It gained very little exposure at the time (hence our coverage now) due to events just up the road, but HM The Queen and Prince Philip (who claimed to be a retired aviator) found time during the London Olympics to visit London City Airport as part of its 25th anniversary celebrations.
Her Majesty arrived midday 28 July and met long-serving employees, members of the local community, the airport owners and hierarchy, the Mayor of Newham and children from the airport’s chosen charity, the Richard House Hospice. She unveiled a plaque commemorating her visit.
Padraig O Ceidigh, synonymous with Aer Arann for nearly 20 years, has ended his association with the airline, resigning as a Director and Chairman. His departure coincides with the Stobart Group gaining a majority shareholding in the Dublin-based airline. In another move Aer Arann has extended its Aer Lingus franchise deal until 2022. It aims to double passenger numbers to more than two million in five years.
City Hall (misnamed – see below) was the venue last week for a roundtable discussion by the Transport Committee of the London Assembly on air transport needs. This is an entirely separate process to that being personally orchestrated by TfL for the Mayor of London. The Committee also heard representations on 15 January and will discuss Crossrail on 7 March. It will make a representation to Davies.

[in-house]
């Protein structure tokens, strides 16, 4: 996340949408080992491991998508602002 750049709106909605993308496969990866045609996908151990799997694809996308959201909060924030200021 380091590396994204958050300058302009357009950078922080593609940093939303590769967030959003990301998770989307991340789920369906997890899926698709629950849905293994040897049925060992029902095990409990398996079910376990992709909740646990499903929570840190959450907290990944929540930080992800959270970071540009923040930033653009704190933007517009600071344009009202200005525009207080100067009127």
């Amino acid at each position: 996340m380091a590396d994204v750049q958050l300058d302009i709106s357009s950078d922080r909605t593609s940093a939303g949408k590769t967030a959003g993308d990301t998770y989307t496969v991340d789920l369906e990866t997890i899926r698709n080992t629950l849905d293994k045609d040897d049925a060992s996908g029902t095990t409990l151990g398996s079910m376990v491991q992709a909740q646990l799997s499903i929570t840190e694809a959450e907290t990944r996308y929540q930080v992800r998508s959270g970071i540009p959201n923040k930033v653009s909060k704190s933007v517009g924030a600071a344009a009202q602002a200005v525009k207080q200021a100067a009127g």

Following last week’s Business Travel News (BTN 11 February) COMMENT article regarding the Davies Commission here is the official timetable for its deliberations.
Heathrow may not seem to be the favourite airport of Britain’s national media but is liked by investors.
Major shareholder, Spanish infrastructure group Ferrovial, has been reducing its interest and finding no problems in attracting new patrons. It remains the largest shareholder although its stake has been reduced to 33.65%.
The two Qatari directors have taken their seats on the board following the Gulf state’s sovereign wealth fund purchasing 20% of the holding company for £900m last year. With what would seem to be a clash of interests Qatar Airways’ outspoken CEO Akbar Al Baker has been appointed together with Ali Bouzarif, from Qatar Investment Authority. Al Baker has previously criticised the UK Government for its failure to increase hub capacity with Heathrow “bursting at the seams”.
Pakistan International Airlines (PIA) is to introduce a Boeing 777 on direct flights from Leeds Bradford (LBA) to Islamabad from 13 March. It becomes the largest aircraft to serve the airport.
PIA said it was introducing the aircraft due to the “high demand from travellers in Bradford and the surrounding Yorkshire region” who want to fly to Pakistan.
Perhaps not known to a younger generation Reg Turnill (97) has passed away. He was BBC Radio’s aviation and space correspondent during some tumultuous years from the late fifties to a time when Concorde (of which he was a great supporter) was well into service. A quiet, unassuming and affable man he always found time to help young entries into the profession.